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  1. #1
    Warren fsaviator's Avatar
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    Metal Working advice on B737 Cockpit

    Hello all,
    almost time to go home and get back to work on the Sim. Some changes have resulted in my having to relocate the current build, so I now have the chance to rewind and take different approach to things.

    I'm looking to build a metal framework using square and rectangular tube steel to support sim, as well ensure it fits in the area's available to me.

    My question is, I drew up the initial sketches using 2" x 2" (50cm x 50cm) diameter tubing. Is this overkill?

    I tend to over-engineer things so it's possible. Does anyone have any experience with this approach, and if I could get by with 1.5" x 1.5".



    Thanks,

    Warren

  2. #2
    75+ Posting Member TobiBS's Avatar
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    Re: Metal Working advice on B737 Cockpit

    Quote Originally Posted by fsaviator View Post
    My question is, I drew up the initial sketches using 2" x 2" (50cm x 50cm) diameter tubing. Is this overkill?
    I am sorry that I can not help you here, but not to confuse our metric friends, I guess you meant either 50mm or 5cm, right?

  3. #3
    25+ Posting Member
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    Re: Metal Working advice on B737 Cockpit

    I drew up the initial sketches using 2" x 2" (50cm x 50cm)
    50cm x 50cm is an overkill I'd say I'm afraid it won't remain any place for your sim after building your structure with such a giant tubes.
    50mm x 50mm is also a little bit of overestimation considering steel as a material, but just a little IMHO.
    For sure you won't suffer any instability using 1.5" x 1.5" steel if you plan proper structure reinforcements.

    Speaking of building: could you please share more visualisations of your shell?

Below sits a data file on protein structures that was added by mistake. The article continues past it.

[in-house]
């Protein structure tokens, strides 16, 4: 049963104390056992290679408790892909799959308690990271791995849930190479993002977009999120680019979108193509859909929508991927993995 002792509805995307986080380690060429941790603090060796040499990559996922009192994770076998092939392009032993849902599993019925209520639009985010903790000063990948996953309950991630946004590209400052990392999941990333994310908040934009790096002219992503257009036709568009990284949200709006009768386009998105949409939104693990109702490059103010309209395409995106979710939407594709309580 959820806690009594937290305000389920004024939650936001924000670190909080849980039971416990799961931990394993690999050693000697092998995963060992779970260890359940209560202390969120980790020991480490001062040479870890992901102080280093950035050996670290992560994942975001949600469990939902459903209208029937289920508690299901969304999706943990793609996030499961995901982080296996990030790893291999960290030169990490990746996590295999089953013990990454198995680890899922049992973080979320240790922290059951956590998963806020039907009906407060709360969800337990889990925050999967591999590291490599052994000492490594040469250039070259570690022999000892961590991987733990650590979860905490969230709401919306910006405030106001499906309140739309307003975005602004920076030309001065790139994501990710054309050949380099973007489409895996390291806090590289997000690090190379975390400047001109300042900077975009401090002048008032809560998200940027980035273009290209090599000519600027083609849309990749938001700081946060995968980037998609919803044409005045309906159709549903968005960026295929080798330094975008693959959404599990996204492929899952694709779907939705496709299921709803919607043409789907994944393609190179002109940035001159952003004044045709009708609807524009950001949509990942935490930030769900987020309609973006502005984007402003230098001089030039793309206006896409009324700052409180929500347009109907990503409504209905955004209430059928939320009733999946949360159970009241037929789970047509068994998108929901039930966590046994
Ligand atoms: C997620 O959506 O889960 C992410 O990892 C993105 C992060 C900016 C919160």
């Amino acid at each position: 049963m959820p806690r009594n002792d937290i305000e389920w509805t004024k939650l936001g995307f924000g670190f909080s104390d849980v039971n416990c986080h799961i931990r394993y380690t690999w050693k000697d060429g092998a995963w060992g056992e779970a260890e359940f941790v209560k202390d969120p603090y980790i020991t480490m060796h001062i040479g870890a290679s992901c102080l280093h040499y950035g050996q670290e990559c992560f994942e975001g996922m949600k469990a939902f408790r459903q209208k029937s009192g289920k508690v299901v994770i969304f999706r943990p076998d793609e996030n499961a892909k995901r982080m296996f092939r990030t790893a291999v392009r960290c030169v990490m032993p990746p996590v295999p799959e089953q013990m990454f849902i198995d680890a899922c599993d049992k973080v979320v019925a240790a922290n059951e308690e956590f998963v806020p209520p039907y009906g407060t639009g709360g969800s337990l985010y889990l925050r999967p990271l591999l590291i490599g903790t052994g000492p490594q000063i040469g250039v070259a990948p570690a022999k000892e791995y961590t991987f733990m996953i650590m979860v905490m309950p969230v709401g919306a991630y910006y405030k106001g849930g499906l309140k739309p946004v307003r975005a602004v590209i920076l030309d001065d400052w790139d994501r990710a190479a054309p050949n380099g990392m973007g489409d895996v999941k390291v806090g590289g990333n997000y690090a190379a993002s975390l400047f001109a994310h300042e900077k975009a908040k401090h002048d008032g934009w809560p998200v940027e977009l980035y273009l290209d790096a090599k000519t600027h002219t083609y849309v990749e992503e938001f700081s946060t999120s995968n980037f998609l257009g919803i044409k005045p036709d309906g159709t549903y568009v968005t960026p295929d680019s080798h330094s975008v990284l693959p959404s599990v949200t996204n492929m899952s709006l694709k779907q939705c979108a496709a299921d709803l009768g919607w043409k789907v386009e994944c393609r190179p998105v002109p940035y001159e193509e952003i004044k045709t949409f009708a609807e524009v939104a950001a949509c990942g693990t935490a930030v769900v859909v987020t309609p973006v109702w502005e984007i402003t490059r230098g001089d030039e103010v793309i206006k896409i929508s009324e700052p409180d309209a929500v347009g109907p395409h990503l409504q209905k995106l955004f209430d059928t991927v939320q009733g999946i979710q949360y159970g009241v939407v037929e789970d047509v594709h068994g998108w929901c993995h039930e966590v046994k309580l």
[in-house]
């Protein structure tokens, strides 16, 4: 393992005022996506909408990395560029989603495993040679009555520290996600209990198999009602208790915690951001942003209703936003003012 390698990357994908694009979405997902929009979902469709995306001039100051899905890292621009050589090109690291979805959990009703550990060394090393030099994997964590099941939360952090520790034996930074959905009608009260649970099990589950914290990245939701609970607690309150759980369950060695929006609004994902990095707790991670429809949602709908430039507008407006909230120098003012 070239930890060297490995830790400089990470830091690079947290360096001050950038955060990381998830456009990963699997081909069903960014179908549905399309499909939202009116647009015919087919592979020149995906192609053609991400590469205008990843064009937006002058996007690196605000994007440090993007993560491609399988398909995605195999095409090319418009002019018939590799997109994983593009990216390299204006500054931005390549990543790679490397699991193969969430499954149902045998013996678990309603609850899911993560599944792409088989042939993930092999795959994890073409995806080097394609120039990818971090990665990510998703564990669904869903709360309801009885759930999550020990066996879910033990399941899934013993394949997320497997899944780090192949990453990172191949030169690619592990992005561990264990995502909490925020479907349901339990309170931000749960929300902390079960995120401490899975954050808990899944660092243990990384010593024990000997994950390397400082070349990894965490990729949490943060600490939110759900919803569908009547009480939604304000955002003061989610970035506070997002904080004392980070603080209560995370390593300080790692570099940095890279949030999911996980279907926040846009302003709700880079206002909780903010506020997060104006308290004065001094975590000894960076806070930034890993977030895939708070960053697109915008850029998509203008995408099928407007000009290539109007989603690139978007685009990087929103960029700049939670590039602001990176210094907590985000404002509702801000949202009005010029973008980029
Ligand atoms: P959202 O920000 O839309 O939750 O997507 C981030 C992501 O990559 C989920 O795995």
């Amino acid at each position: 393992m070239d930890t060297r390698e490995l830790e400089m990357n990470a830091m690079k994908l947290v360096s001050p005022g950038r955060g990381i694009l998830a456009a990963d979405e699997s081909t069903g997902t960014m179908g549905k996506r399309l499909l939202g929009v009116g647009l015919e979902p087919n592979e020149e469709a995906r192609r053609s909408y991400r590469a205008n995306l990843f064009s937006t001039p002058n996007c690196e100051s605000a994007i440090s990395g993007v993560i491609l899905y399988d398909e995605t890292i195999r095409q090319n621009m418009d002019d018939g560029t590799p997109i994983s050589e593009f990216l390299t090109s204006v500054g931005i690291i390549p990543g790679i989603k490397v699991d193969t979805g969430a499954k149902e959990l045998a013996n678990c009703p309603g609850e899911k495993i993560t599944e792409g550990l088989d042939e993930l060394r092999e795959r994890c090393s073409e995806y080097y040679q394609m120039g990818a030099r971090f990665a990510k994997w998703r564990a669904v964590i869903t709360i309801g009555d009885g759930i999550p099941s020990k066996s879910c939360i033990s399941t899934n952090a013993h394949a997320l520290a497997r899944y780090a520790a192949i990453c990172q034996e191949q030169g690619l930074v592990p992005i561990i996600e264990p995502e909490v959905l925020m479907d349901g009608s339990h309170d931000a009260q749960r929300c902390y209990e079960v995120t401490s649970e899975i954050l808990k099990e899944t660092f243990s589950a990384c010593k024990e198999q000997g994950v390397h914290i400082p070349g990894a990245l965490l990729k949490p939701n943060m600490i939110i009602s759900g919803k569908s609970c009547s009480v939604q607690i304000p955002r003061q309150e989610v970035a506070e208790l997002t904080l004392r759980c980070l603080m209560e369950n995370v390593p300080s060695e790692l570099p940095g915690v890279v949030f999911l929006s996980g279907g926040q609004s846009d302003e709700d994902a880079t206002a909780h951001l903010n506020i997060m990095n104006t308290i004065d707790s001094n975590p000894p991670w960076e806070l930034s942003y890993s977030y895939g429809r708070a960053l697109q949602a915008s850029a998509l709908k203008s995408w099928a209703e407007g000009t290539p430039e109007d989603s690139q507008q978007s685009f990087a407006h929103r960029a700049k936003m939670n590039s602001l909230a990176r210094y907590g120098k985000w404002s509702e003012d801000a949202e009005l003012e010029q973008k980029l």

It's pretty neat conception of a simple yet ellegant shell

  4. #4
    500+ This must be a daytime job Sean Nixon's Avatar
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    Re: Metal Working advice on B737 Cockpit

    Hi Warren

    I started to build a similar framework as you in the earlier days before my FDS shell. At first I used 41x41mm steel unistrut, a popular product here in the UK...

    http://www.unistrut.co.uk/index.php?...Double Channel

    It was very solid, but I thought it was an overkill.

    Anyway, I got hold of some Hilti alternative, at 30x30mm much easier to work with, and just as solid...

    http://www.hilti.co.uk/holuk/page/mo...&nodeId=-98182

    Bear in mind, the FDS shell doesn't use any skelton, and once all bolted together, it too is earthquake proof!

    They are my experiences, hope you can take something from it.

    Sean

  5. #5
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    steveeverson's Avatar
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    Re: Metal Working advice on B737 Cockpit

    Hi there, I built my frame using 20mm x 20 mm steel box section welded together and its really solid. I then fixed my home built interior liners to it. http://m.flickr.com/#/photos/59441636@N08/5434593550/ . I think the key is to design it well with adequate bracing rather than heavy box section and it will then stay rigid but fairly light.
    Cheers Steve
    Last edited by steveeverson; 04-26-2011 at 01:37 PM. Reason: fixing link
    another bedroom boeing.....

  6. #6
    75+ Posting Member Steve1970's Avatar
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    Re: Metal Working advice on B737 Cockpit

    Hi Warren

    This is massive overkill, you would get away with 20-25mm box section (3/4-1"). You could also mill out triangular flat plates to screw them together and avoid welding.

    Cheers
    Steve.

    PS I use Metalsupermarket to source all of my pre-cut material, they are a US company also operating in the UK, they will cut your material to the length you need, not the cheapest, but no nonsense service.